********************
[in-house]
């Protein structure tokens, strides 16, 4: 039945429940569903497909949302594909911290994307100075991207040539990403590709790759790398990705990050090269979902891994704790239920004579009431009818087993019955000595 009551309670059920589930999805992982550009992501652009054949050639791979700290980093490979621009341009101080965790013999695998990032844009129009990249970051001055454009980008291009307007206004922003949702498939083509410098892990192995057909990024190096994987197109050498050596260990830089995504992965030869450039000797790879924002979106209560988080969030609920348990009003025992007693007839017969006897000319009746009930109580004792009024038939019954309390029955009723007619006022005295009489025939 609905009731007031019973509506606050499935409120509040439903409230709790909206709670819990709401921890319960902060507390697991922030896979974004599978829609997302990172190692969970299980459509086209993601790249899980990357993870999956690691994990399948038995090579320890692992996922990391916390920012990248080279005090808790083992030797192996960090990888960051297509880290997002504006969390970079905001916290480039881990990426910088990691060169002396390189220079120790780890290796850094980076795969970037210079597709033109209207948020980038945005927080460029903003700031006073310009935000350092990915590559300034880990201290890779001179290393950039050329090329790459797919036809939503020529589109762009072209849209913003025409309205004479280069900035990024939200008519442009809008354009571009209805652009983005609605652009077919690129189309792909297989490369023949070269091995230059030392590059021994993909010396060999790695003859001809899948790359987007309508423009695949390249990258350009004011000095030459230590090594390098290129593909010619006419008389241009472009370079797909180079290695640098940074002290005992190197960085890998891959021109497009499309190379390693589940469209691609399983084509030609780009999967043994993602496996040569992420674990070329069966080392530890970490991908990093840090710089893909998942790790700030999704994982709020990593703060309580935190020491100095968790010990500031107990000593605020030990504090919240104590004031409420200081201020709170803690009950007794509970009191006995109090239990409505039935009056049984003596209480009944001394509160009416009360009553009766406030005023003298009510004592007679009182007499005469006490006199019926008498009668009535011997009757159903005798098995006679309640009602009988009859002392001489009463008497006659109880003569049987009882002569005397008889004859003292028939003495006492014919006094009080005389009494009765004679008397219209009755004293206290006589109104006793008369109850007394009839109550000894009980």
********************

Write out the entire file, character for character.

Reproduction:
[in-house]
């Protein structure tokens, strides 16, 4: 039945429940569903497909949302594909911290994307100075991207040539990403590709790759790398990705990050090269979902891994704790239920004579009431009818087993019955000595 009551309670059920589930999805992982550009992501652009054949050639791979700290980093490979621009341009101080965790013999695998990032844009129009990249970051001055454009980008291009307007206004922003949702498939083509410098892990192995057909990024190096994987197109050498050596260990830089995504992965030869450039000797790879924002979106209560988080969030609920348990009003025992007693007839017969006897000319009746009930109580004792009024038939019954309390029955009723007619006022005295009489025939 609905009731007031019973509506606050499935409120509040439903409230709790909206709670819990709401921890319960902060507390697991922030896979974004599978829609997302990172190692969970299980459509086209993601790249899980990357993870999956690691994990399948038995090579320890692992996922990391916390920012990248080279005090808790083992030797192996960090990888960051297509880290997002504006969390970079905001916290480039881990990426910088990691060169002396390189220079120790780890290796850094980076795969970037210079597709033109209207948020980038945005927080460029903003700031006073310009935000350092990915590559300034880990201290890779001179290393950039050329090329790459797919036809939503020529589109762009072209849209913003025409309205004479280069900035990024939200008519442009809008354009571009209805652009983005609605652009077919690129189309792909297989490369023949070269091995230059030392590059021994993909010396060999790695003859001809899948790359987007309508423009695949390249990258350009004011000095030459230590090594390098290129593909010619006419008389241009472009370079797909180079290695640098940074002290005992190197960085890998891959021109497009499309190379390693589940469209691609399983084509030609780009999967043994993602496996040569992420674990070329069966080392530890970490991908990093840090710089893909998942790790700030999704994982709020990593703060309580935190020491100095968790010990500031107990000593605020030990504090919240104590004031409420200081201020709170803690009950007794509970009191006995109090239990409505039935009056049984003596209480009944001394509160009416009360009553009766406030005023003298009510004592007679009182007499005469006490006199019926008498009668009535011997009757159903005798098995006679309640009602009988009859002392001489009463008497006659109880003569049987009882002569005397008889004859003292028939003495006492014919006094009080005389009494009765004679008397219209009755004293206290006589109104006793008369109850007394009839109550000894009980």